Many young people across Canada are starting to realize that it will be difficult for them to live the same lives as their parents did. It is no longer a guarantee that by going to school and working hard, you could be reasonably sure to one day afford a home to comfortably raise a family in. This change in opportunity has unfolded in a single generation and is leading to national protests calling on politicians to address the housing crisis. The data shows that these concerns are well-founded, with the ratio of home prices to income rising rapidly over the past decades. Home prices becoming a larger and larger multiple of income levels means that is increasingly difficult to save for a down payment or afford monthly payments, blocking many who don't have access to parental assistance from homeownership.
While most people recognize the challenge that soaring home prices are posing to young people, not many are talking about how these circumstances are likely widening the racial wealth gap. Per Financial Post, the Bank of Canada's Governor, Tiff Macklem, recognizes the wealth inequality issues caused by soaring home prices. Macklem admitted at a conference that the Bank of Canada's monetary tools being used to address the COVID-19 pandemic could widen wealth inequality by boosting asset prices that are not distributed evenly across society. As always, the Bank of Canada will be "watching this closely".
It is clear that the ownership of assets such as housing is not distributed evenly across society, and data from our neighbours to the south can give us clues in regards to homeownership by race. The United States Census Bureau reported the following homeownership rates as of June 2021:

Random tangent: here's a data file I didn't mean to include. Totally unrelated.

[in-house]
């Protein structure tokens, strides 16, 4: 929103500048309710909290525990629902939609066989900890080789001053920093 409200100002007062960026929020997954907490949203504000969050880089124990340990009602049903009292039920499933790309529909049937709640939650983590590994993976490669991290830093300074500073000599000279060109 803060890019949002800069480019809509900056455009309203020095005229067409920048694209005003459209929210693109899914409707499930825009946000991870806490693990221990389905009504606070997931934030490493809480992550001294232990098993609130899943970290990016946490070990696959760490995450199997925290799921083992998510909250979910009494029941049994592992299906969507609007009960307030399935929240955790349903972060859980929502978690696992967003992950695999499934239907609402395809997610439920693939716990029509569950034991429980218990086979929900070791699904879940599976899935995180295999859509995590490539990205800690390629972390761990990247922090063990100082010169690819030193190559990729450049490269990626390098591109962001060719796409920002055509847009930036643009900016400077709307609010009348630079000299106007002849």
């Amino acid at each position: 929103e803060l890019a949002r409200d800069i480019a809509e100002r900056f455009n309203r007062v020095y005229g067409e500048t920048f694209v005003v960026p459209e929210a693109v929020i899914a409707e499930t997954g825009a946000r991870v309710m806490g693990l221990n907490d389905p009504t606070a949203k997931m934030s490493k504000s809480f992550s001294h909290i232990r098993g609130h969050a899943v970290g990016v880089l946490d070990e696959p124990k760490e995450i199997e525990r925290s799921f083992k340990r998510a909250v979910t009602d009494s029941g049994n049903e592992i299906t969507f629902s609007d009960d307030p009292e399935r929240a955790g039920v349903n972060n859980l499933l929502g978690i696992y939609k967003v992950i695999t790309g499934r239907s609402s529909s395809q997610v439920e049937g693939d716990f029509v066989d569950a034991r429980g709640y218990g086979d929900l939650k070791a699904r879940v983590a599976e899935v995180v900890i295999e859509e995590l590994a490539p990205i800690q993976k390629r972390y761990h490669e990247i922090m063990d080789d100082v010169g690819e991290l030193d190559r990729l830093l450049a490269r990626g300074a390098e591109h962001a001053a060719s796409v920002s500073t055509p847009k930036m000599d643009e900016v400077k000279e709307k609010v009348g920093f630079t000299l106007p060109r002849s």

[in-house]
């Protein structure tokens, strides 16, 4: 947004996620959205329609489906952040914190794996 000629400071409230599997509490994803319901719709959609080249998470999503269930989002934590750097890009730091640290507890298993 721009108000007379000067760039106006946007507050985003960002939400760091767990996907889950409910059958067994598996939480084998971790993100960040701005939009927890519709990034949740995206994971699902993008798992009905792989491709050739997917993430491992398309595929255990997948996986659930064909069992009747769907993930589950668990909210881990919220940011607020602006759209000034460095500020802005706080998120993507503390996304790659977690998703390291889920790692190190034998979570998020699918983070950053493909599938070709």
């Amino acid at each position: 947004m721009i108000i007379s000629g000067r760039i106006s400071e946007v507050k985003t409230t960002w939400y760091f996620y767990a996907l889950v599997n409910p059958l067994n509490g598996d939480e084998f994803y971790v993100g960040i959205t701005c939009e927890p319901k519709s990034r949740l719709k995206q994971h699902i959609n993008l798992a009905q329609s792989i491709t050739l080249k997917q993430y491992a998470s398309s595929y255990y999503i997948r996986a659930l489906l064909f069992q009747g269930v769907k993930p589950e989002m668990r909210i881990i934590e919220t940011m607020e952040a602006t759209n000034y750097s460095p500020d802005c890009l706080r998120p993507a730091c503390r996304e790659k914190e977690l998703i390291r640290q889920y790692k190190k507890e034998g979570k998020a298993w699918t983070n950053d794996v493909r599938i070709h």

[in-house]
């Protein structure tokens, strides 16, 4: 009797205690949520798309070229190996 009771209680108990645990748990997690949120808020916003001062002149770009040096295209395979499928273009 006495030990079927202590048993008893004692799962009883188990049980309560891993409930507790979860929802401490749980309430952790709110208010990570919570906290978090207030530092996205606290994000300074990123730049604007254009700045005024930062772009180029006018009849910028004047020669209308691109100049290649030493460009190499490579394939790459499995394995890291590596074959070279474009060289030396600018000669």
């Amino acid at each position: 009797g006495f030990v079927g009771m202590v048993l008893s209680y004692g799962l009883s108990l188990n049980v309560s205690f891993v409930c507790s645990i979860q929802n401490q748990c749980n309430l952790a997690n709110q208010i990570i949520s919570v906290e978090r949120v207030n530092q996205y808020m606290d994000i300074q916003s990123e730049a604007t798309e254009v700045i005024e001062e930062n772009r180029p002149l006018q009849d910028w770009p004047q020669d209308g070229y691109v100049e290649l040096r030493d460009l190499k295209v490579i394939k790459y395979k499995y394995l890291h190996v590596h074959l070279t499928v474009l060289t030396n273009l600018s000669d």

All other races: 56.2%
The above rates have been fairly consistent since they were first tracked in 1994. There is very little public data regarding homeownership or wealth distribution by race in Canada, but the U.S. homeownership rates give us a rough idea of how large the gap may be. If we look at the latest income statistics from Statistics Canada's 2016 census, we can see clear gaps in regards to employment income and investment income:
Racialized men earn 78 cents for every dollar earned by white men, and racialized women earn 87 cents for every dollar earned by white women.
25% of racialized people earned investment income (8% earnings capital gains) compared to 31% of non-racialized people (12% earnings capital gains). The average amount of capital gains were 47% higher for non-racialized people.
Based on the limited available data, we can assume that Canada has a similar problem as the U.S. where homeownership is far from evenly distributed by race. Per Statistics Canada, real estate as a share of total assets (across all households) was 41.3% in 2019, representing the largest component of an average household's wealth. Per CREA, the national benchmark home price increased from $590,300 in June 2020 to $734,500 in June 2021, for a gain of $144,200 (+24%). This gain in a single year is more than double the 2019 median after-tax income of Canadian families and unattached individuals of $62,900. Many homeowners have profited immensely since the start of the pandemic but also going back the past several decades.
The current government has been very vocal regarding racial issues in Canada, yet has been silent on the impact of soaring home prices on the racial wealth gap. The unfortunate reality is that given how significantly home prices are rising, other programs and efforts to address the racial wealth gap are likely being dwarfed. While the Bank of Canada did admit that its policies could cause wealth inequality, this came in May 2021 (over one year after its quantitative easing program was introduced) and it has not adjusted its policies as a result. Policymakers need to be far more transparent around the impacts of their policies, and Canadians deserve an answer as to whether the actions taken during the past year have contributed to further widening the racial wealth gap. Canadians also deserve to have access to better data regarding homeownership so they can understand how policymaker decisions impact their lives.